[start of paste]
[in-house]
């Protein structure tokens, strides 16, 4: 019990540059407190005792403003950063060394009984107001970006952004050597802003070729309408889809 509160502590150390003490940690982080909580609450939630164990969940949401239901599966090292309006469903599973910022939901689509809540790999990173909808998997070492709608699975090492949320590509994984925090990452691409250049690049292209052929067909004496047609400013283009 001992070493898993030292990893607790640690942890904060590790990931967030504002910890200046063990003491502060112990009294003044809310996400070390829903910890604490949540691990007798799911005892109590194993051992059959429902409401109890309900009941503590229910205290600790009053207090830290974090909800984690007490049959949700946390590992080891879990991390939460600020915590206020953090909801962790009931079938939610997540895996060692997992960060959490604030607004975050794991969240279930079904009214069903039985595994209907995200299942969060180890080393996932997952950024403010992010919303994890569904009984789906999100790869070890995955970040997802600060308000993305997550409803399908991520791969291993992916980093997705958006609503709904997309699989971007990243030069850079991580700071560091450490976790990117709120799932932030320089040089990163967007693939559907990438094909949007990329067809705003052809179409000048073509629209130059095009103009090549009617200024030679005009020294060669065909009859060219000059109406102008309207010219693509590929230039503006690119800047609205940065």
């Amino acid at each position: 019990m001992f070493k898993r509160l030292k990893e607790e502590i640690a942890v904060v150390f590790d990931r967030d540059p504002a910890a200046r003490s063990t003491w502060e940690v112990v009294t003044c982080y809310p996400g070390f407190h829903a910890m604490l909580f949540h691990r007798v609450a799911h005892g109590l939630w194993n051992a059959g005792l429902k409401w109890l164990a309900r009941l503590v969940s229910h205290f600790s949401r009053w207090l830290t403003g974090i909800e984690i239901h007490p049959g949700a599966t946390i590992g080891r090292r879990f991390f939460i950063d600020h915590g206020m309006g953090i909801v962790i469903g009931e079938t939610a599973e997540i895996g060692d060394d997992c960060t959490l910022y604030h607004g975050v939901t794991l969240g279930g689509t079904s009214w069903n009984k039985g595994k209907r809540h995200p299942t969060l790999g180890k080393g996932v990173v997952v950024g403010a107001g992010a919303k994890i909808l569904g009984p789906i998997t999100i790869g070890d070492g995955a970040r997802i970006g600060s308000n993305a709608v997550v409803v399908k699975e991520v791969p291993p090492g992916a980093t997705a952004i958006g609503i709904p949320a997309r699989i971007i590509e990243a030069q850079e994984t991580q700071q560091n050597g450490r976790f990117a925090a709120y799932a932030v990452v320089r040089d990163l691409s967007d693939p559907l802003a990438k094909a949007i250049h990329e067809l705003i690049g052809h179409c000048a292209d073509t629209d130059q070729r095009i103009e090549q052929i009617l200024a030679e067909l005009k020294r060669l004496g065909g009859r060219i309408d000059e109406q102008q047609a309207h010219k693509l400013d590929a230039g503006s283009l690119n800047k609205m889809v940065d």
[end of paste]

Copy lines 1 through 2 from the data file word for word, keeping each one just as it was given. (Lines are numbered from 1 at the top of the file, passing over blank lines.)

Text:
[in-house]
């Protein structure tokens, strides 16, 4: 019990540059407190005792403003950063060394009984107001970006952004050597802003070729309408889809 509160502590150390003490940690982080909580609450939630164990969940949401239901599966090292309006469903599973910022939901689509809540790999990173909808998997070492709608699975090492949320590509994984925090990452691409250049690049292209052929067909004496047609400013283009 001992070493898993030292990893607790640690942890904060590790990931967030504002910890200046063990003491502060112990009294003044809310996400070390829903910890604490949540691990007798799911005892109590194993051992059959429902409401109890309900009941503590229910205290600790009053207090830290974090909800984690007490049959949700946390590992080891879990991390939460600020915590206020953090909801962790009931079938939610997540895996060692997992960060959490604030607004975050794991969240279930079904009214069903039985595994209907995200299942969060180890080393996932997952950024403010992010919303994890569904009984789906999100790869070890995955970040997802600060308000993305997550409803399908991520791969291993992916980093997705958006609503709904997309699989971007990243030069850079991580700071560091450490976790990117709120799932932030320089040089990163967007693939559907990438094909949007990329067809705003052809179409000048073509629209130059095009103009090549009617200024030679005009020294060669065909009859060219000059109406102008309207010219693509590929230039503006690119800047609205940065």